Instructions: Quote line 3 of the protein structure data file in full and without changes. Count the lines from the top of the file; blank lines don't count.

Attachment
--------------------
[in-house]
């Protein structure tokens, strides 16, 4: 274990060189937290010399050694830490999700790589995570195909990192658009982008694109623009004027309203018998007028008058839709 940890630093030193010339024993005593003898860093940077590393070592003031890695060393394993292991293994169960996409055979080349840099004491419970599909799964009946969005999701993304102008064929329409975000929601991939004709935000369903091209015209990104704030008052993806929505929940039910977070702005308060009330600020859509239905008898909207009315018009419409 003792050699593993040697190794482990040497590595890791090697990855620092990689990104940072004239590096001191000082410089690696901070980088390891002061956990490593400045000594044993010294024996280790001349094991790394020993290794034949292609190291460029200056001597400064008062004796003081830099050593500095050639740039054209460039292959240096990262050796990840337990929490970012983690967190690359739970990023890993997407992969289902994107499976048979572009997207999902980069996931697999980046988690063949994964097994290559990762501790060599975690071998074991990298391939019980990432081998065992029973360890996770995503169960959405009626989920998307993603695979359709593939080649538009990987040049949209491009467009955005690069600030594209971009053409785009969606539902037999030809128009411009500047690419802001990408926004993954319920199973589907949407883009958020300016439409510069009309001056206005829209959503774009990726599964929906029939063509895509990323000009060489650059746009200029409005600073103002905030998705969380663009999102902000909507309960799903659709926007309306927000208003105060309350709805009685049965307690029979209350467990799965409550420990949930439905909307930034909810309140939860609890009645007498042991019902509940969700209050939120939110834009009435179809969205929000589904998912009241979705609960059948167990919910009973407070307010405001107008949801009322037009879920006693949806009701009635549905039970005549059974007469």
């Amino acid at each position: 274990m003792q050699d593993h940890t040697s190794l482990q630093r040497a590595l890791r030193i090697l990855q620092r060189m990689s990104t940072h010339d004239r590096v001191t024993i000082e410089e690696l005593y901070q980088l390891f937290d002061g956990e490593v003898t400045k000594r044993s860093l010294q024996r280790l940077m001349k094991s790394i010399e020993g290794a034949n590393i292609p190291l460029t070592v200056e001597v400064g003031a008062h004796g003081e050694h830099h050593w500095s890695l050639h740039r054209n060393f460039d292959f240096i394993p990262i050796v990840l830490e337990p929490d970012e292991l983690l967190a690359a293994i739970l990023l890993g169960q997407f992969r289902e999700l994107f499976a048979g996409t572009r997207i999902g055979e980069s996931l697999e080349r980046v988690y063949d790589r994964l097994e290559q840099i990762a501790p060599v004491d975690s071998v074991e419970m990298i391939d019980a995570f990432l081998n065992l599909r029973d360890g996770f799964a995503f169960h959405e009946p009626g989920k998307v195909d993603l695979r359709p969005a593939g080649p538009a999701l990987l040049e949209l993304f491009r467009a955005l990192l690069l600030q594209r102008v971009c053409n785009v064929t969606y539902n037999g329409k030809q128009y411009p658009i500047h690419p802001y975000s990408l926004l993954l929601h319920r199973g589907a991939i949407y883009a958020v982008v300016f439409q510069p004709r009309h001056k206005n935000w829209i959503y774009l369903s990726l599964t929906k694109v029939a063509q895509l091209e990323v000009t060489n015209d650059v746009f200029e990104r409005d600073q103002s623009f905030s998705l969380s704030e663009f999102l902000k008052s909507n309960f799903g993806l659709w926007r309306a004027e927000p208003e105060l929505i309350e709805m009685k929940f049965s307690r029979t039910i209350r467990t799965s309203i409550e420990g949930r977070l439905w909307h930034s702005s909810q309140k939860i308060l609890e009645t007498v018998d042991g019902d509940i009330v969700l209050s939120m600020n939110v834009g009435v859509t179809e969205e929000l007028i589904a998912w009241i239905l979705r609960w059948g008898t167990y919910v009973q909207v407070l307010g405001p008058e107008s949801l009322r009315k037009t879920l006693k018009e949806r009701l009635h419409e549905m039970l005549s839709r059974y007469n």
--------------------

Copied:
């Amino acid at each position: 274990m003792q050699d593993h940890t040697s190794l482990q630093r040497a590595l890791r030193i090697l990855q620092r060189m990689s990104t940072h010339d004239r590096v001191t024993i000082e410089e690696l005593y901070q980088l390891f937290d002061g956990e490593v003898t400045k000594r044993s860093l010294q024996r280790l940077m001349k094991s790394i010399e020993g290794a034949n590393i292609p190291l460029t070592v200056e001597v400064g003031a008062h004796g003081e050694h830099h050593w500095s890695l050639h740039r054209n060393f460039d292959f240096i394993p990262i050796v990840l830490e337990p929490d970012e292991l983690l967190a690359a293994i739970l990023l890993g169960q997407f992969r289902e999700l994107f499976a048979g996409t572009r997207i999902g055979e980069s996931l697999e080349r980046v988690y063949d790589r994964l097994e290559q840099i990762a501790p060599v004491d975690s071998v074991e419970m990298i391939d019980a995570f990432l081998n065992l599909r029973d360890g996770f799964a995503f169960h959405e009946p009626g989920k998307v195909d993603l695979r359709p969005a593939g080649p538009a999701l990987l040049e949209l993304f491009r467009a955005l990192l690069l600030q594209r102008v971009c053409n785009v064929t969606y539902n037999g329409k030809q128009y411009p658009i500047h690419p802001y975000s990408l926004l993954l929601h319920r199973g589907a991939i949407y883009a958020v982008v300016f439409q510069p004709r009309h001056k206005n935000w829209i959503y774009l369903s990726l599964t929906k694109v029939a063509q895509l091209e990323v000009t060489n015209d650059v746009f200029e990104r409005d600073q103002s623009f905030s998705l969380s704030e663009f999102l902000k008052s909507n309960f799903g993806l659709w926007r309306a004027e927000p208003e105060l929505i309350e709805m009685k929940f049965s307690r029979t039910i209350r467990t799965s309203i409550e420990g949930r977070l439905w909307h930034s702005s909810q309140k939860i308060l609890e009645t007498v018998d042991g019902d509940i009330v969700l209050s939120m600020n939110v834009g009435v859509t179809e969205e929000l007028i589904a998912w009241i239905l979705r609960w059948g008898t167990y919910v009973q909207v407070l307010g405001p008058e107008s949801l009322r009315k037009t879920l006693k018009e949806r009701l009635h419409e549905m039970l005549s839709r059974y007469n």